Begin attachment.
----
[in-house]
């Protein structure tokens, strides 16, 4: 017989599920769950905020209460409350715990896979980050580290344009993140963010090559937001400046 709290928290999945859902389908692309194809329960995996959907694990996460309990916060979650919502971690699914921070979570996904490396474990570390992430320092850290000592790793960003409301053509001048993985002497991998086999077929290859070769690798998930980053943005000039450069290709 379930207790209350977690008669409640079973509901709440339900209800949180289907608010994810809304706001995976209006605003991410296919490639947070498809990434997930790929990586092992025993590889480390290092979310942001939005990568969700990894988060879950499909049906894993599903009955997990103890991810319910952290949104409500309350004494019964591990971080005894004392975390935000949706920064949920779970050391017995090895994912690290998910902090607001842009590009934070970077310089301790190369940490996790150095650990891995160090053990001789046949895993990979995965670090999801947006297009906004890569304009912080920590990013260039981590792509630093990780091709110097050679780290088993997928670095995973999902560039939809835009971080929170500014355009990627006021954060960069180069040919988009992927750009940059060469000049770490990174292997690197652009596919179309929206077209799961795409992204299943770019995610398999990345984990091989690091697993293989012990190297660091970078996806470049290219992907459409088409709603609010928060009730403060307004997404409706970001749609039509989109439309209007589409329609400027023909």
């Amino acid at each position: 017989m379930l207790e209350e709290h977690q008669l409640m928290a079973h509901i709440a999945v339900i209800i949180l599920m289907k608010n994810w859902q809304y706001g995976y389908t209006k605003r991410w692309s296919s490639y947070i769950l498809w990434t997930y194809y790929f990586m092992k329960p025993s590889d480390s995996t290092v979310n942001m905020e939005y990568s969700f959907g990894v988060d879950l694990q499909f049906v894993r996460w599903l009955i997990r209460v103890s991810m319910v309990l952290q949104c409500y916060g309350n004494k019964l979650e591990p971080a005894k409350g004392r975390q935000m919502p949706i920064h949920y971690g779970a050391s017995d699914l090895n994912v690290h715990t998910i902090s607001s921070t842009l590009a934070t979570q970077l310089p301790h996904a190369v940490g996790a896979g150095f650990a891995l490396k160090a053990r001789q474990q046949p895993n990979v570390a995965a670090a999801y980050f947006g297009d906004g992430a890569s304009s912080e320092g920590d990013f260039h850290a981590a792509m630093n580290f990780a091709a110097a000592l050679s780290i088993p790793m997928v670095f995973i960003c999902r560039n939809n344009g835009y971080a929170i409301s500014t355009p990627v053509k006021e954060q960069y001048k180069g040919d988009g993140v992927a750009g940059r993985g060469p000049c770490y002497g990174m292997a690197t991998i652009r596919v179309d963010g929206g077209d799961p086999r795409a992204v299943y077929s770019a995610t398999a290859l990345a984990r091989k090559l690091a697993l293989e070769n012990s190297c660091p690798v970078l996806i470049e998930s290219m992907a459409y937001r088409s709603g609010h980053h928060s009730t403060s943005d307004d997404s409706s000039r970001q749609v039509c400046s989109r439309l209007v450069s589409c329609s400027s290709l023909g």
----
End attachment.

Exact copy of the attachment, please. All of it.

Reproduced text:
[in-house]
């Protein structure tokens, strides 16, 4: 017989599920769950905020209460409350715990896979980050580290344009993140963010090559937001400046 709290928290999945859902389908692309194809329960995996959907694990996460309990916060979650919502971690699914921070979570996904490396474990570390992430320092850290000592790793960003409301053509001048993985002497991998086999077929290859070769690798998930980053943005000039450069290709 379930207790209350977690008669409640079973509901709440339900209800949180289907608010994810809304706001995976209006605003991410296919490639947070498809990434997930790929990586092992025993590889480390290092979310942001939005990568969700990894988060879950499909049906894993599903009955997990103890991810319910952290949104409500309350004494019964591990971080005894004392975390935000949706920064949920779970050391017995090895994912690290998910902090607001842009590009934070970077310089301790190369940490996790150095650990891995160090053990001789046949895993990979995965670090999801947006297009906004890569304009912080920590990013260039981590792509630093990780091709110097050679780290088993997928670095995973999902560039939809835009971080929170500014355009990627006021954060960069180069040919988009992927750009940059060469000049770490990174292997690197652009596919179309929206077209799961795409992204299943770019995610398999990345984990091989690091697993293989012990190297660091970078996806470049290219992907459409088409709603609010928060009730403060307004997404409706970001749609039509989109439309209007589409329609400027023909």
């Amino acid at each position: 017989m379930l207790e209350e709290h977690q008669l409640m928290a079973h509901i709440a999945v339900i209800i949180l599920m289907k608010n994810w859902q809304y706001g995976y389908t209006k605003r991410w692309s296919s490639y947070i769950l498809w990434t997930y194809y790929f990586m092992k329960p025993s590889d480390s995996t290092v979310n942001m905020e939005y990568s969700f959907g990894v988060d879950l694990q499909f049906v894993r996460w599903l009955i997990r209460v103890s991810m319910v309990l952290q949104c409500y916060g309350n004494k019964l979650e591990p971080a005894k409350g004392r975390q935000m919502p949706i920064h949920y971690g779970a050391s017995d699914l090895n994912v690290h715990t998910i902090s607001s921070t842009l590009a934070t979570q970077l310089p301790h996904a190369v940490g996790a896979g150095f650990a891995l490396k160090a053990r001789q474990q046949p895993n990979v570390a995965a670090a999801y980050f947006g297009d906004g992430a890569s304009s912080e320092g920590d990013f260039h850290a981590a792509m630093n580290f990780a091709a110097a000592l050679s780290i088993p790793m997928v670095f995973i960003c999902r560039n939809n344009g835009y971080a929170i409301s500014t355009p990627v053509k006021e954060q960069y001048k180069g040919d988009g993140v992927a750009g940059r993985g060469p000049c770490y002497g990174m292997a690197t991998i652009r596919v179309d963010g929206g077209d799961p086999r795409a992204v299943y077929s770019a995610t398999a290859l990345a984990r091989k090559l690091a697993l293989e070769n012990s190297c660091p690798v970078l996806i470049e998930s290219m992907a459409y937001r088409s709603g609010h980053h928060s009730t403060s943005d307004d997404s409706s000039r970001q749609v039509c400046s989109r439309l209007v450069s589409c329609s400027s290709l023909g």